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Discussion Starter · #1 ·
It was the information in these threads that convinced me to do all 4 brakes on my 2012 T3 TDI.

http://www.clubtouareg.com/forums/f43/replaced-front-brakes-on-my-t3-204649.html

http://www.clubtouareg.com/forums/f44/2013-tdi-execline-rear-brakes-202105-2.html



I got the brake rotors and pads as a kit from IDparts.com and the wear sensors and the hardware kit (new pins, new spring clips) from RockAuto. All in all well under $500 in parts. I re-used the caliper bolts when two dealerships had none in stock (indicating that this is what THEY do...)

I am not talking about how to safely jack up your Touareg - you need to know this before attempting to work under it....

The fronts are straightforward.

Turn wheel your way. Remove pins with suitable punch and hammer, remove spring clip, use big screwdriver on the old pads to fully compress pistons, take old pads out, remove allen screw that holds the rigid and flexible brake lines, remove rotor screw, remove caliper bolts and hang caliper out of the way, remove rotor (hit it with a steel hammer to bounce it loose if it does not want to budge; hit both sides and around the hub).
Spray clean caliper with brake clean, use drill and wire brush to thorougly clean hub from rust and dirt and mount new rotor (after cleaning and wiping its friction surfaces with brake cleaner; I use anti seize on the little rotor bolt). Put caliper back on (I put anti-seize on the end of the thread), insert new pads (I put anti seize on the back plate where the pistons will contact the back plate), insert new upper pin, insert new spring clip, insert new lower pin. Hammer pins into place. Connect new wear sensor to pad(s) (the thick part of the little wear sensor end is on the same side as the friction material on the pad). My old wear sensors had only one pad end, the new ones had two - no drama, they all fit and are easy to figure out. Either one will work. Put allen screw back to attach brake line/hose. Torque caliper bolts to 270Nm if not done already. Wire brush inside of rim where it contacts the rotor. Put wheel back on and torque wheel bolts to 154 Nm (133 ft lbs). Pump brake pedal to settle pads and move to the other side. Easy-peasy!

Go check the brake fluid reservoir...if it is close to full already, you may have to turkey-baste some fluid out before doing the rears. Do not tell the wife that you used her turkey baster. Buy a new one later and secretly.

The rears:
Parking brake OFF, key in the ignition, transmission in Park, "auto hold" off (if equipped), front wheels chocked. You do NOT want the parking brake to come on while you have the rotors/drums off. Pulling the key out of the ignition can cause this.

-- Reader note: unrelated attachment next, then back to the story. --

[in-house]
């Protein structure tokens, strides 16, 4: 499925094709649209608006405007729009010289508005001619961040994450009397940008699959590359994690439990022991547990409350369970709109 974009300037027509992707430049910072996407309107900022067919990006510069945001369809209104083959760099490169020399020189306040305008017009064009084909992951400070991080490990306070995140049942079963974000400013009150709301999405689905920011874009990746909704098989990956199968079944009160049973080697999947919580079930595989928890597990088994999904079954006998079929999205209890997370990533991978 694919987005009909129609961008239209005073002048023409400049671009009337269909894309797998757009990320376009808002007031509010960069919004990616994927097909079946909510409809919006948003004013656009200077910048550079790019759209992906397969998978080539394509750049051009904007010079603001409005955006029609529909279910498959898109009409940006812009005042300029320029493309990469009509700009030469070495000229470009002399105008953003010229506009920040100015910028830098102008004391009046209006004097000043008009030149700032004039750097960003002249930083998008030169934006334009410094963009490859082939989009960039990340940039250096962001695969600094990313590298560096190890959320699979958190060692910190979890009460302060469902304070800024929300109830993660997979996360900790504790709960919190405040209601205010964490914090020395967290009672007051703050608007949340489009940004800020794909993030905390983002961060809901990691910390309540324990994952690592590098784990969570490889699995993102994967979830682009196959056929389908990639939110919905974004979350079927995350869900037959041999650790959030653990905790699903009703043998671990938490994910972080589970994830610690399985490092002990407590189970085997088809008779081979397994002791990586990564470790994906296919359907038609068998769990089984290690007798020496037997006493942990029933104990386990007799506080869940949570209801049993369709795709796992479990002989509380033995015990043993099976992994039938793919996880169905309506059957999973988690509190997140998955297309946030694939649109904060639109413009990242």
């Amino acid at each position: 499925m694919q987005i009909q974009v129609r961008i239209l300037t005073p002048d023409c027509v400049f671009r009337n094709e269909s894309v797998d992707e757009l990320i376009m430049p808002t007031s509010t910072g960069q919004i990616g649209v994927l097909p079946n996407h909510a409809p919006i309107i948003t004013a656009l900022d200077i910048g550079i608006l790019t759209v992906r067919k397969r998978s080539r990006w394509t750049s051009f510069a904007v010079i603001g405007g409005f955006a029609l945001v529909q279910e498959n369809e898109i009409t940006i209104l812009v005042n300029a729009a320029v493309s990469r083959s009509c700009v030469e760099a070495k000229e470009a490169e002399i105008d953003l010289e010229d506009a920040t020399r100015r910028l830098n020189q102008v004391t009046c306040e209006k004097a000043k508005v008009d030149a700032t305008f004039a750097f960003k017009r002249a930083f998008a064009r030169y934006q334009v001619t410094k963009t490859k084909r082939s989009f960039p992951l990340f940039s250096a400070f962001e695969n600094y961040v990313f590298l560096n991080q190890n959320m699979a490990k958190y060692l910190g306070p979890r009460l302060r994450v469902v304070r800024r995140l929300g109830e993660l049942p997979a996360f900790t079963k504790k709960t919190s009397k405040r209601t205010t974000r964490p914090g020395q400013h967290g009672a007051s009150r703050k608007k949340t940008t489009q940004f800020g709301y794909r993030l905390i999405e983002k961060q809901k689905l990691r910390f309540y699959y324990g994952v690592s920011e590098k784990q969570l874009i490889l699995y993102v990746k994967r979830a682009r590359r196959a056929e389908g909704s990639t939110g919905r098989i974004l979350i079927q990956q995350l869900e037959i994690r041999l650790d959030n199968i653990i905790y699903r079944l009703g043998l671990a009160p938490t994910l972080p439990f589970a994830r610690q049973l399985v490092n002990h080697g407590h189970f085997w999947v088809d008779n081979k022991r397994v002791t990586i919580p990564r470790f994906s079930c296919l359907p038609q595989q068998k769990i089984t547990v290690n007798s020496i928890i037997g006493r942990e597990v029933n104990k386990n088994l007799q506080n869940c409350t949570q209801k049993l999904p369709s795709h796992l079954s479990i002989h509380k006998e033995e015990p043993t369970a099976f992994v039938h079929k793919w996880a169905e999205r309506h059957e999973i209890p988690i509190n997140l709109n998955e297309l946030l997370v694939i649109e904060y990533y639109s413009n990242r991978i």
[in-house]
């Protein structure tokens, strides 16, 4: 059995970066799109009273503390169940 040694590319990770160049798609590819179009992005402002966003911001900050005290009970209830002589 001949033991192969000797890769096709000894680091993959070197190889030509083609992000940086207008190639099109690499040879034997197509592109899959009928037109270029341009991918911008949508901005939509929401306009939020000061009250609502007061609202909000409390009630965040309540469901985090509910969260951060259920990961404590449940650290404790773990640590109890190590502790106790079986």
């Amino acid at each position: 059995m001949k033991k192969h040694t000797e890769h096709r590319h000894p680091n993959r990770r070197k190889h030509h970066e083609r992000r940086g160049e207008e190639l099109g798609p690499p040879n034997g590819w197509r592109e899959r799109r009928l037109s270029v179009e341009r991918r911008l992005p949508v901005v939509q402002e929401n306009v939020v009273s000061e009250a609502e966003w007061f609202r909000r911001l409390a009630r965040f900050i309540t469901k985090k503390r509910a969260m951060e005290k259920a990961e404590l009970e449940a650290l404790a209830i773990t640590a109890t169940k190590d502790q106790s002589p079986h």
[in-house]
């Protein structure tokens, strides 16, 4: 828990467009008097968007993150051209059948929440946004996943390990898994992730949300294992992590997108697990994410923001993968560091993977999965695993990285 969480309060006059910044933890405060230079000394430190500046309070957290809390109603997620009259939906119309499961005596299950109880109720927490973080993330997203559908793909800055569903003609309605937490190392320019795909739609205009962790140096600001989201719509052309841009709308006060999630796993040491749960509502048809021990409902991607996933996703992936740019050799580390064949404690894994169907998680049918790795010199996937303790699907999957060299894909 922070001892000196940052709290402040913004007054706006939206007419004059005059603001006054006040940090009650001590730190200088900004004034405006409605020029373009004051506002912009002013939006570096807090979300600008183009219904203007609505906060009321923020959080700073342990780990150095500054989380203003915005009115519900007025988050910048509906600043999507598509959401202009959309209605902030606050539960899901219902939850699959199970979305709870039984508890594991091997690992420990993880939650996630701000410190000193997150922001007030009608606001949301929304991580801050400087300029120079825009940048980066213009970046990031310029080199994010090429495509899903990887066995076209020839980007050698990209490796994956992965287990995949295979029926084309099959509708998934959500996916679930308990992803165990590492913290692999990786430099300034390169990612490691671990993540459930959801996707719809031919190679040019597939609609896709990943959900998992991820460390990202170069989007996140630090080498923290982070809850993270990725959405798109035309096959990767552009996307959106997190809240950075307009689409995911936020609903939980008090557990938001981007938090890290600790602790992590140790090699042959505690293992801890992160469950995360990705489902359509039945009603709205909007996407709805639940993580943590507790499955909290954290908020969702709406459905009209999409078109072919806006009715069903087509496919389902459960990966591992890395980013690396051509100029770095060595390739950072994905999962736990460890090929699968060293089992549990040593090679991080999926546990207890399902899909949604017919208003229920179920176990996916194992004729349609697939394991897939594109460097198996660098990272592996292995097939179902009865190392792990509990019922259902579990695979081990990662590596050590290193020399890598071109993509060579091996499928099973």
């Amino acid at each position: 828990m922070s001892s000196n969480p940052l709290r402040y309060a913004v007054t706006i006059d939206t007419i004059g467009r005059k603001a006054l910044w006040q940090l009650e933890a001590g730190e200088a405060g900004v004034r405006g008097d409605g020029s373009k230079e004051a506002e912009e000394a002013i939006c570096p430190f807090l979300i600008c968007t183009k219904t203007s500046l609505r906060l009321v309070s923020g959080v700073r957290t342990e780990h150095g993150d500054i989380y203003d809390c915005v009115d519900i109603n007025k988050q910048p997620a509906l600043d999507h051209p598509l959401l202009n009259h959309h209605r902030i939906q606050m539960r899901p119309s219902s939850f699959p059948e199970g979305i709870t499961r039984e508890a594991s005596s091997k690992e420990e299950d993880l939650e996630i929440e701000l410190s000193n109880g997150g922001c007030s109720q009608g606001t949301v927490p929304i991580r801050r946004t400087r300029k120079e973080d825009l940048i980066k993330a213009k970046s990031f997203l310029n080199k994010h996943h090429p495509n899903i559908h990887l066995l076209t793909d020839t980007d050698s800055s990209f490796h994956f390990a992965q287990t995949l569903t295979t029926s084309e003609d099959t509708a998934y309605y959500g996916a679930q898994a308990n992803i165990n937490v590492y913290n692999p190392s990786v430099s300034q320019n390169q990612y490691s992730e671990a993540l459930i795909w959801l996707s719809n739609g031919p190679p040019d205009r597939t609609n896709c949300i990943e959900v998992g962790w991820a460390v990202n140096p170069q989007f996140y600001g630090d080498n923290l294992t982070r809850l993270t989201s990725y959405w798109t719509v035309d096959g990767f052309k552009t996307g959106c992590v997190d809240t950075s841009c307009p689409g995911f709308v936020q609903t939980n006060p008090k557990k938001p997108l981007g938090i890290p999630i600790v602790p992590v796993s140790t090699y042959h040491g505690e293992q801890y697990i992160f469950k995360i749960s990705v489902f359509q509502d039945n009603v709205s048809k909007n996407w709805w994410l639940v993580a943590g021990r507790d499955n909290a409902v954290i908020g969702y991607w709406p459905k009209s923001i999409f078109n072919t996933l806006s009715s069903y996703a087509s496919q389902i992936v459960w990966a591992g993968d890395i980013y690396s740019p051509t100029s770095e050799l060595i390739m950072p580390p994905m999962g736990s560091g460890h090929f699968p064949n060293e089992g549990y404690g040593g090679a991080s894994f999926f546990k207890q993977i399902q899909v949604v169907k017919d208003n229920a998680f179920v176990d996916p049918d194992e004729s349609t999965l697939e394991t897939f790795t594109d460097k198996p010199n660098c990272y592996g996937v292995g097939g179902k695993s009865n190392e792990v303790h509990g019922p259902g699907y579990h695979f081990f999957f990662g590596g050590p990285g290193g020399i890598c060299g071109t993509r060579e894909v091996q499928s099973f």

You should have a M14 triple square male bit and ought to use that one. The *******-McGyver method that also worked for me in a pinch is a good (!!) sharp (!!) set of locking pliers with a half round cut out to grab bolts/nuts. The smooth heads of the M14 caliper bolts stick out far enough to be grasped by a sharp set of locking pliers and loosened. Loosen, do not remove caliper bolts. Use big screwdriver on the old pads to fully compress pistons. Unplug wear sensor connector (destroy the bigger female end if you have to; you replace it anyway; mine were ape-tight and would not come apart until I split the female connector with a screwdriver). Remove caliper bolts fully. They are crazy long and you will turn them for a while. Set caliper onto the suspension arm that is right next to it. You can hang it, whatever - just be sensible. Remove old pads. Just cut (or rip apart) the old wear sensor cable. Remove the spring clip (use a hammer from the outside of the caliper to pop the clip right out). Thoroughly clean caliper with brake clean and scrape/wipe the pins the pads slide on. Remove rotor bolt and rotor. Use drill and wire brush to clean wheel hub and wash with brake cleaner. I washed the parking brake assembly as well, for good measure. Put new rotor on (after washing friction surfaces wih brake cleaner) and put rotor bolt in (with anti seize).

Put new spring clip in. I found that placing one end into its groove and then using a large screwdriver and a hammer to drive the other end into place worked really well. Use anti-seize on the slide pins and the inside of the holes of the new pads. Insert new pads, attach caliper, attach sensor wire and make the connection, torque caliper bolts. I used locking pliers and had no way of accurately measuring torque but I put them easily as tight as they were when they came off.